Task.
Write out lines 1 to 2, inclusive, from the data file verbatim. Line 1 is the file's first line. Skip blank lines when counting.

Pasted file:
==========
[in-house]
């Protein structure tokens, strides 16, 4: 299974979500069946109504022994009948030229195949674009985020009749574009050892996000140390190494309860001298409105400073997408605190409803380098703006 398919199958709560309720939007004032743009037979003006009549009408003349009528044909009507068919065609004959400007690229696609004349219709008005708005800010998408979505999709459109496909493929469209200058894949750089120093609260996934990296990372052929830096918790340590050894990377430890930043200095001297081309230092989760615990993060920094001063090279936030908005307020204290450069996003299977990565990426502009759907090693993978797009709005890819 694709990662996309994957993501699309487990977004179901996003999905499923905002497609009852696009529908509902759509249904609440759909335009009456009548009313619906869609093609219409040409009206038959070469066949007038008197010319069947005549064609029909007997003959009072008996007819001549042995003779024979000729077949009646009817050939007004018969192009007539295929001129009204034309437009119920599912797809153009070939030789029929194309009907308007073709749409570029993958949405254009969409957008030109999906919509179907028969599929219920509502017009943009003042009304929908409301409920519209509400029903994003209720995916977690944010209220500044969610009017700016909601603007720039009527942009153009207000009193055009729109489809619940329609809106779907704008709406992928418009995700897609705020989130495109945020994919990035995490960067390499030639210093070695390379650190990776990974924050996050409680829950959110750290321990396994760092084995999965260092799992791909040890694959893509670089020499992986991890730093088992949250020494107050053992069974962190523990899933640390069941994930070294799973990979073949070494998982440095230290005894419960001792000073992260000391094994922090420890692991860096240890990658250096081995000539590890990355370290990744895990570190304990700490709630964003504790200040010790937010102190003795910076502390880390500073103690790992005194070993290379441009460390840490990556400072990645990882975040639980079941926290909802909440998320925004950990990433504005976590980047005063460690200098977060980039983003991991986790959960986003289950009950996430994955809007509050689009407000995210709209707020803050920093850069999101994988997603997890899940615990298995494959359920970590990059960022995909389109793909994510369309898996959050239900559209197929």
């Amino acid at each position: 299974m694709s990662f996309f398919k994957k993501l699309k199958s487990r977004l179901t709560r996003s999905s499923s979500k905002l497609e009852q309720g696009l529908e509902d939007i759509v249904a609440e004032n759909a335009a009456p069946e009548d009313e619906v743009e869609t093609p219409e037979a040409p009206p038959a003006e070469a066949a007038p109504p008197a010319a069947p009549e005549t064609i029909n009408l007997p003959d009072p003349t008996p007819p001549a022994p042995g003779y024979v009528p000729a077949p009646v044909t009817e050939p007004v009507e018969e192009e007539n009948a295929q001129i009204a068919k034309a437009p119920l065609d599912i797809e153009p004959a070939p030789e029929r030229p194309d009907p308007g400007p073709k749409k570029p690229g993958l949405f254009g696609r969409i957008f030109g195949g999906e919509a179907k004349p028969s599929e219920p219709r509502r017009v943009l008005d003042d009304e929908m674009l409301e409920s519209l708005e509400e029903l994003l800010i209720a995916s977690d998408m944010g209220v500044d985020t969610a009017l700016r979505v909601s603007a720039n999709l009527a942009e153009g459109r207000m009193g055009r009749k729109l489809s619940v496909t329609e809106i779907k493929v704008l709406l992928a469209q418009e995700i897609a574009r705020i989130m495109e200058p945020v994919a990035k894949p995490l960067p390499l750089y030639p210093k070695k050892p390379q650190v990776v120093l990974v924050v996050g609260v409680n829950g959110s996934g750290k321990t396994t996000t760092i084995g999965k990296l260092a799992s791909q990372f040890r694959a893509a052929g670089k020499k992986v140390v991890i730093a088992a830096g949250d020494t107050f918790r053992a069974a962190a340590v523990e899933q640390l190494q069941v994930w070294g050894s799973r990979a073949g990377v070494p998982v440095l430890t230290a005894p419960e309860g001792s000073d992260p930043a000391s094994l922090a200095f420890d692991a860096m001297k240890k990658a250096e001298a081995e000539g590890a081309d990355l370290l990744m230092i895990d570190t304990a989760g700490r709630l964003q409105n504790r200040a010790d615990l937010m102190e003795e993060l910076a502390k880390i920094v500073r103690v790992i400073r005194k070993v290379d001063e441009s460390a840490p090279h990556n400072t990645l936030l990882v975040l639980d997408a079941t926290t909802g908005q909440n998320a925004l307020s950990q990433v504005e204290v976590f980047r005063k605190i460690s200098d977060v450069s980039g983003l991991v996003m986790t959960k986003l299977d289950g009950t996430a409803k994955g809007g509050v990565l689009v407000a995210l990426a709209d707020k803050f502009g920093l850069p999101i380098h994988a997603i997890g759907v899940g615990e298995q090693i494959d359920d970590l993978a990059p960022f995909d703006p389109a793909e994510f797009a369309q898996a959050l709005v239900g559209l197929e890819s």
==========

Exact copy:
[in-house]
């Protein structure tokens, strides 16, 4: 299974979500069946109504022994009948030229195949674009985020009749574009050892996000140390190494309860001298409105400073997408605190409803380098703006 398919199958709560309720939007004032743009037979003006009549009408003349009528044909009507068919065609004959400007690229696609004349219709008005708005800010998408979505999709459109496909493929469209200058894949750089120093609260996934990296990372052929830096918790340590050894990377430890930043200095001297081309230092989760615990993060920094001063090279936030908005307020204290450069996003299977990565990426502009759907090693993978797009709005890819 694709990662996309994957993501699309487990977004179901996003999905499923905002497609009852696009529908509902759509249904609440759909335009009456009548009313619906869609093609219409040409009206038959070469066949007038008197010319069947005549064609029909007997003959009072008996007819001549042995003779024979000729077949009646009817050939007004018969192009007539295929001129009204034309437009119920599912797809153009070939030789029929194309009907308007073709749409570029993958949405254009969409957008030109999906919509179907028969599929219920509502017009943009003042009304929908409301409920519209509400029903994003209720995916977690944010209220500044969610009017700016909601603007720039009527942009153009207000009193055009729109489809619940329609809106779907704008709406992928418009995700897609705020989130495109945020994919990035995490960067390499030639210093070695390379650190990776990974924050996050409680829950959110750290321990396994760092084995999965260092799992791909040890694959893509670089020499992986991890730093088992949250020494107050053992069974962190523990899933640390069941994930070294799973990979073949070494998982440095230290005894419960001792000073992260000391094994922090420890692991860096240890990658250096081995000539590890990355370290990744895990570190304990700490709630964003504790200040010790937010102190003795910076502390880390500073103690790992005194070993290379441009460390840490990556400072990645990882975040639980079941926290909802909440998320925004950990990433504005976590980047005063460690200098977060980039983003991991986790959960986003289950009950996430994955809007509050689009407000995210709209707020803050920093850069999101994988997603997890899940615990298995494959359920970590990059960022995909389109793909994510369309898996959050239900559209197929």